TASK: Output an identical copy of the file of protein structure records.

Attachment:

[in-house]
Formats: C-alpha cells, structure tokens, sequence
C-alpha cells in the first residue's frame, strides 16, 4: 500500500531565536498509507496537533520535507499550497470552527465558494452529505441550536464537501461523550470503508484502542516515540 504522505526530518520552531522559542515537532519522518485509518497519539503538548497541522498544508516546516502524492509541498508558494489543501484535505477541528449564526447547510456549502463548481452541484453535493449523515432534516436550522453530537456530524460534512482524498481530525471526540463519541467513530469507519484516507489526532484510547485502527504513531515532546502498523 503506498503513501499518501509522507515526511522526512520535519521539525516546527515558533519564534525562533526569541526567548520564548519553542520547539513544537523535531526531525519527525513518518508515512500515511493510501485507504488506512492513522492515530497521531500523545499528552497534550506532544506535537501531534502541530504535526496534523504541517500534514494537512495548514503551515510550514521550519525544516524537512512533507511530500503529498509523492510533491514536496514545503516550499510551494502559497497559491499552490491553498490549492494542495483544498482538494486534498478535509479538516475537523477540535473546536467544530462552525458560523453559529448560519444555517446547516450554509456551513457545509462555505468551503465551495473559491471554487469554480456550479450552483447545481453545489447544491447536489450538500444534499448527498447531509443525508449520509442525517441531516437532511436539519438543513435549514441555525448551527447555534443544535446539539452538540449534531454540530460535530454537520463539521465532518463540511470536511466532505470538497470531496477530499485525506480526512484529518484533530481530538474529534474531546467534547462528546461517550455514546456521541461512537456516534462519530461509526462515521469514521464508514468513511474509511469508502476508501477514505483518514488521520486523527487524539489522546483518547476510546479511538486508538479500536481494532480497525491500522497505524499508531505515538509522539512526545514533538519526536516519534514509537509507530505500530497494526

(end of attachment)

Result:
[in-house]
Formats: C-alpha cells, structure tokens, sequence
C-alpha cells in the first residue's frame, strides 16, 4: 500500500531565536498509507496537533520535507499550497470552527465558494452529505441550536464537501461523550470503508484502542516515540 504522505526530518520552531522559542515537532519522518485509518497519539503538548497541522498544508516546516502524492509541498508558494489543501484535505477541528449564526447547510456549502463548481452541484453535493449523515432534516436550522453530537456530524460534512482524498481530525471526540463519541467513530469507519484516507489526532484510547485502527504513531515532546502498523 503506498503513501499518501509522507515526511522526512520535519521539525516546527515558533519564534525562533526569541526567548520564548519553542520547539513544537523535531526531525519527525513518518508515512500515511493510501485507504488506512492513522492515530497521531500523545499528552497534550506532544506535537501531534502541530504535526496534523504541517500534514494537512495548514503551515510550514521550519525544516524537512512533507511530500503529498509523492510533491514536496514545503516550499510551494502559497497559491499552490491553498490549492494542495483544498482538494486534498478535509479538516475537523477540535473546536467544530462552525458560523453559529448560519444555517446547516450554509456551513457545509462555505468551503465551495473559491471554487469554480456550479450552483447545481453545489447544491447536489450538500444534499448527498447531509443525508449520509442525517441531516437532511436539519438543513435549514441555525448551527447555534443544535446539539452538540449534531454540530460535530454537520463539521465532518463540511470536511466532505470538497470531496477530499485525506480526512484529518484533530481530538474529534474531546467534547462528546461517550455514546456521541461512537456516534462519530461509526462515521469514521464508514468513511474509511469508502476508501477514505483518514488521520486523527487524539489522546483518547476510546479511538486508538479500536481494532480497525491500522497505524499508531505515538509522539512526545514533538519526536516519534514509537509507530505500530497494526